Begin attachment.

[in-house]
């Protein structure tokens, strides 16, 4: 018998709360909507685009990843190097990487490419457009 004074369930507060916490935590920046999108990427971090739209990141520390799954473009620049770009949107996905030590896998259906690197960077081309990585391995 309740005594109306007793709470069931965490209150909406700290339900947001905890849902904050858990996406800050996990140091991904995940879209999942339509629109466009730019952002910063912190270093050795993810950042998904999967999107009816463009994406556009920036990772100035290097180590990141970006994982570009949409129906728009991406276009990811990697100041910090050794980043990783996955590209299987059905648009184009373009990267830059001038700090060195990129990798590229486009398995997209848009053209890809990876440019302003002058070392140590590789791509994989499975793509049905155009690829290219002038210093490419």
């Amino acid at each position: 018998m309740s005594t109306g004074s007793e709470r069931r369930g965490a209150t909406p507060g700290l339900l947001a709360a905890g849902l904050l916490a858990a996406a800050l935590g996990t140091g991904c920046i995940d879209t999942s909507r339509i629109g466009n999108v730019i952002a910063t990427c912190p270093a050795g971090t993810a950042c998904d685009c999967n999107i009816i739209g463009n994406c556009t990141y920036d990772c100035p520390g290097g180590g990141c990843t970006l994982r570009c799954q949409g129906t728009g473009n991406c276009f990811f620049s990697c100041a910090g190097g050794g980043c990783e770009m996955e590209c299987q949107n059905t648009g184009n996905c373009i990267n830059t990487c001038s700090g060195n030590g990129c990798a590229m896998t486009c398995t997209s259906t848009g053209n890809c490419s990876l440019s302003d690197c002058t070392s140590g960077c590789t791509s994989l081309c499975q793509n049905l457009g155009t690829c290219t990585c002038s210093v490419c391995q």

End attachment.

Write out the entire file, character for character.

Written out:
[in-house]
């Protein structure tokens, strides 16, 4: 018998709360909507685009990843190097990487490419457009 004074369930507060916490935590920046999108990427971090739209990141520390799954473009620049770009949107996905030590896998259906690197960077081309990585391995 309740005594109306007793709470069931965490209150909406700290339900947001905890849902904050858990996406800050996990140091991904995940879209999942339509629109466009730019952002910063912190270093050795993810950042998904999967999107009816463009994406556009920036990772100035290097180590990141970006994982570009949409129906728009991406276009990811990697100041910090050794980043990783996955590209299987059905648009184009373009990267830059001038700090060195990129990798590229486009398995997209848009053209890809990876440019302003002058070392140590590789791509994989499975793509049905155009690829290219002038210093490419």
């Amino acid at each position: 018998m309740s005594t109306g004074s007793e709470r069931r369930g965490a209150t909406p507060g700290l339900l947001a709360a905890g849902l904050l916490a858990a996406a800050l935590g996990t140091g991904c920046i995940d879209t999942s909507r339509i629109g466009n999108v730019i952002a910063t990427c912190p270093a050795g971090t993810a950042c998904d685009c999967n999107i009816i739209g463009n994406c556009t990141y920036d990772c100035p520390g290097g180590g990141c990843t970006l994982r570009c799954q949409g129906t728009g473009n991406c276009f990811f620049s990697c100041a910090g190097g050794g980043c990783e770009m996955e590209c299987q949107n059905t648009g184009n996905c373009i990267n830059t990487c001038s700090g060195n030590g990129c990798a590229m896998t486009c398995t997209s259906t848009g053209n890809c490419s990876l440019s302003d690197c002058t070392s140590g960077c590789t791509s994989l081309c499975q793509n049905l457009g155009t690829c290219t990585c002038s210093v490419c391995q």